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Vanderbilt's Ingram Cancer Center recently launched a new online tool designed to help physicians interpret genetic test results. According to the press release:
With just a few clicks, users can get up-to-date information on the clinical significance of specific mutations."
Here's how it works: A doctor receives tumor profiling results from the lab that show a mutation in a specific gene. The doctor remembers a little about the gene, but hasn't seen that result very often, as it is relatively uncommon.
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With the promising initial results reported from the National Lung Screening Trial in November (previously covered here), enthusiasm around the promise of CT screening for lung cancer has begun to grow. Compounding this trend is a smaller study, recently published in the journal Lung Cancer (and discussed here), which concludes that the use of CT scans can reduce mortality in regular smokers by as much as 64% over a six year period. The study examined the lung cancer mortality rate for a cohort of 8,000 regular smokers who underwent CT screening, comparing the results to two unscreened cohorts. While the degree of efficacy varied by the cohort being compared and statistical method used, every iteration of the analysis showed a reduction in the rate of lung cancer deaths from 36-64% in those undergoing CT screening, collaborating similar results reported from the NLST.
Despite the growing evidence of its efficacy, questions still abound with respect to how CT should be used to screen for lung cancer. The lack of clear guidelines for when and how often screenings should be performed, the propensity for the screenings to yield false positives, and the current lack of reimbursement all suggest that it may be some time before CT screening for lung cancer becomes standard of care. With that said, in an era when discussions of appropriateness seem to consistently identify scans that do not need to be performed, CT scanning for lung cancer may ultimately emerge as one instance in which appropriateness means ordering more scans, not fewer.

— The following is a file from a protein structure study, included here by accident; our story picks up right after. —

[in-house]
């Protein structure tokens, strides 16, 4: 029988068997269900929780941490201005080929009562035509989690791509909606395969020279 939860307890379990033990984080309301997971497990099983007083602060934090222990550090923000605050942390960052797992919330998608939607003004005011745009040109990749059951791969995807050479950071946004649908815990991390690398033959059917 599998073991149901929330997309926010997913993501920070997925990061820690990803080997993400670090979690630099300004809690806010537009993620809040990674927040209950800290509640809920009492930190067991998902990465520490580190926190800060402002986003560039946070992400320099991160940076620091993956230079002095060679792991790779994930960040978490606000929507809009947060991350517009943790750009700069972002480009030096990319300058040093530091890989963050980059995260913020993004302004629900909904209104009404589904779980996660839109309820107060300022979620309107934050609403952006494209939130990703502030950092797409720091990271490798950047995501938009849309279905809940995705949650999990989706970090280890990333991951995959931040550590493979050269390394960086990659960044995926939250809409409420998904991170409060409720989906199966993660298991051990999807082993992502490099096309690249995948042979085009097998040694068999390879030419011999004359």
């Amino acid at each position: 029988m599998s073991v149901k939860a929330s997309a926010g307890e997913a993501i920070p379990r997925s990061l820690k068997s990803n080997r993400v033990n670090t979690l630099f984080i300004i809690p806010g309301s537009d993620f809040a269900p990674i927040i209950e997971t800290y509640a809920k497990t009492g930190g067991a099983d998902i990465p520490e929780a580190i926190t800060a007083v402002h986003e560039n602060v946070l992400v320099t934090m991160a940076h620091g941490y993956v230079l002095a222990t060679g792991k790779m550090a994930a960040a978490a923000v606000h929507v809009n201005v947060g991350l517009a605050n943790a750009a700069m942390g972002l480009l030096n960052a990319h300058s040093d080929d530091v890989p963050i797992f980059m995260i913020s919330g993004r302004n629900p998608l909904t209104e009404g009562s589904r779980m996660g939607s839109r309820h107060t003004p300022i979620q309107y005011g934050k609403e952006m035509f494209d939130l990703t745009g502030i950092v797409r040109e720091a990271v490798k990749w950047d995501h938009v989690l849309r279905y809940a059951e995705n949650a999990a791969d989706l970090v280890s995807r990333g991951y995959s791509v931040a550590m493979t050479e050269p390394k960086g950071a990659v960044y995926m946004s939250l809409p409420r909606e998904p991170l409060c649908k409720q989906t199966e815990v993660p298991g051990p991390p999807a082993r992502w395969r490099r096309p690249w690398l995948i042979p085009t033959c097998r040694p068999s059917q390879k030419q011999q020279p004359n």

My colleague Brian Maher from Technology Insights recently wrote the following article on breast imaging technologies that I thought would be of interest:
Each year, after reviewing high-impact publications and findings from major clinical conferences, my research team and I like to reflect on the key imaging technology trends we've seen across the past year, and forecast how many of these trends will impact the provision of imaging services in the future.
One trend which continues to amaze us is the ever-increasing number of modalities which can be deployed at various stages in the breast cancer imaging pathway. From screening to diagnosis, from staging and pre-surgical planning to treatment monitoring, over a dozen different modalities are jockeying for position. Presently, 2D digital mammography, ultrasound, and breast MRI are considered to be "must have" technologies, representing the accepted clinical standards for various indications. However, while each of these modalities has a distinct and validated role in the care pathway, they also have their respective shortcomings, which are clinical and/or operational in nature.